As the lives on our planet grow ever more connected in terms of economy, ecology, and lifestyle, our ties to family and the community in which we live can be weakened. Our sense of self and place as defined by the people and land surrounding us can fade, too -- perhaps affording us a certain type of freedom but leaving us rootless, without a clear notion of who we are. Such notions of oneness, many of them African in origin, like "I am because we are; and since we are, therefore I am,” are timeless reminders of the importance of the people we live with every day.
From suburban sprawls to knitting crawls, all communities need a binding force to hold them together. Some are bound by strict rules for membership, others simply by the virtue of proximity. In rarer cases, groups of outsiders can band together to form their own, new collective. The stories of life inside these varied, tight-knit bands of people make for eye-opening reading for the rest of us: "Gypsy Boy," Mikey Walsh’s tale of his Gypsy family, for instance, was a surprise bestseller in Great Britain. Released in paperback this month, it brings to mind three more memorable tales of entering and emerging from tight-knit communities: a bookstore that draws together a small town, life among the Iowan Amish, and one girl’s return to her prairie hometown in North Dakota.
"Gypsy Boy" by Mikey Walsh
Romany Gypsy were driven from their native India centuries ago, and have since lived on the outskirts of almost every community on earth. Persecuted and excluded in their new lands, their societies are secluded ones, often relying on an unlawful way of life and a strong sense of insularity to sustain them. Walsh’s story of his Gypsy upbringing comes at a bitter price: those who choose to leave the group can never return. His tale of living on the caravan is a way of preserving his membership. An outsider himself now, he shares his family’s history of violence and sadness, along with the Romany vibrancy and loyalty that continue to define who he is.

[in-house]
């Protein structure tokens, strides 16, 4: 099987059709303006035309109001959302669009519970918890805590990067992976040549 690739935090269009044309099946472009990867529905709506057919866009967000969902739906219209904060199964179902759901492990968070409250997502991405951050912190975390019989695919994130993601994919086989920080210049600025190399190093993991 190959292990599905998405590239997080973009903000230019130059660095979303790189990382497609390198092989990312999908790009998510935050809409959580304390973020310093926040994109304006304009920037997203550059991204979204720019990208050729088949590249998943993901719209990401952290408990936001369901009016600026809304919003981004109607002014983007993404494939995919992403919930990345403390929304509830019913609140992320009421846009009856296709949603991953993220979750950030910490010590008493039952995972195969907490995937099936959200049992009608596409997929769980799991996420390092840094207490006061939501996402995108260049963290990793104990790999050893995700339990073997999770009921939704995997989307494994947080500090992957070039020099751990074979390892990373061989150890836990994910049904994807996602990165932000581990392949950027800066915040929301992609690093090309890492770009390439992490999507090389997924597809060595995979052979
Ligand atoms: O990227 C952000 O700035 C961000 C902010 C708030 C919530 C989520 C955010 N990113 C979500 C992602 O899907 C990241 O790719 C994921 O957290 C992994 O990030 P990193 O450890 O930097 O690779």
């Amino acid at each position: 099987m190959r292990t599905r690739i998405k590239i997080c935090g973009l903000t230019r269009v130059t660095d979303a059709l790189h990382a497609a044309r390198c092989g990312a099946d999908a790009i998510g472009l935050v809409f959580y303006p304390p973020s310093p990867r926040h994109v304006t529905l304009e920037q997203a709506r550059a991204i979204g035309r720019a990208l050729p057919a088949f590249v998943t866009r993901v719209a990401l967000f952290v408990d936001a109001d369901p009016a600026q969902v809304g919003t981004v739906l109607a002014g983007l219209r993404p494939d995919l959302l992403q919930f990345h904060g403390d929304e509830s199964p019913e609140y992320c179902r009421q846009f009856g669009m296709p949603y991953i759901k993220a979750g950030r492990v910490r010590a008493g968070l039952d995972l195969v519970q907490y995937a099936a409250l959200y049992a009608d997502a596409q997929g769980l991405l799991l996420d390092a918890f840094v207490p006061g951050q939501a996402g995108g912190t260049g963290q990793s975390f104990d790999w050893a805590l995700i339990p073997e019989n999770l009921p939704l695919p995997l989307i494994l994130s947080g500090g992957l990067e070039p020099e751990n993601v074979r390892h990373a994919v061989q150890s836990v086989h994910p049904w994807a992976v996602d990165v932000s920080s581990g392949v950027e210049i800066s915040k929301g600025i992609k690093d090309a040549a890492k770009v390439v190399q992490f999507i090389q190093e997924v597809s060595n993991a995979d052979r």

"Prairie Silence" by Melanie Hoffert
Hoffert grew up a rural kid. Her North Dakota hometown was a small one, with empty streets, occasional grain trucks rumbling past, and roles and identities tightly defined. Leaving to pursue a better life meant something more to Hoffert. As a gay woman, she stood little chance of finding a sense of understanding or happiness in her childhood town. Her decision to return, therefore, makes for a poignant tale. Having to explain herself to farmer neighbors who continuously inquire about a “fella” while working at her father’s farm, and exploring abandoned neighboring towns, she learns to accept first her prairie neighbors and then herself -- an act of reconciliation that leaves her with the ability to walk strong on any part of earth where she chooses to live.
"The Little Bookstore of Big Stone Gap" by Wendy Welch
Welch and her husband landed in a small Appalachian coal town by following a lifelong dream: Building a bookstore they’d once only built in their fantasies, painstakingly talking out its details -- shop dog, creaking wooden floors, bookshop fare made with local ingredients -- during car rides at night after their corporate jobs. Leaving behind life as they’d known it to build their place in the mountains of Virginia, they discovered a dream bigger than they’d ever imagined: The Little Bookstore of Big Stone Gap, which became the force that built their new community, as well as a thriving, vibrant local business.
"Growing Up Amish" by Ira Wagler
At the age of seventeen -- one year after his Rumspringa rite of passage -- Wagler left his Amish family behind. Ten years later he left the Amish Church forever, making himself a permanent stranger to the community that had raised him. His memoir recaptures his childhood among the Old Order Amish: the daily work on the family farm and the family and community rituals that strictly dictated his place in the world. His coming-of-age story is as complex as the facts of his life, a self-discovery sparked by the decision to leave behind a community that had once defined his very being.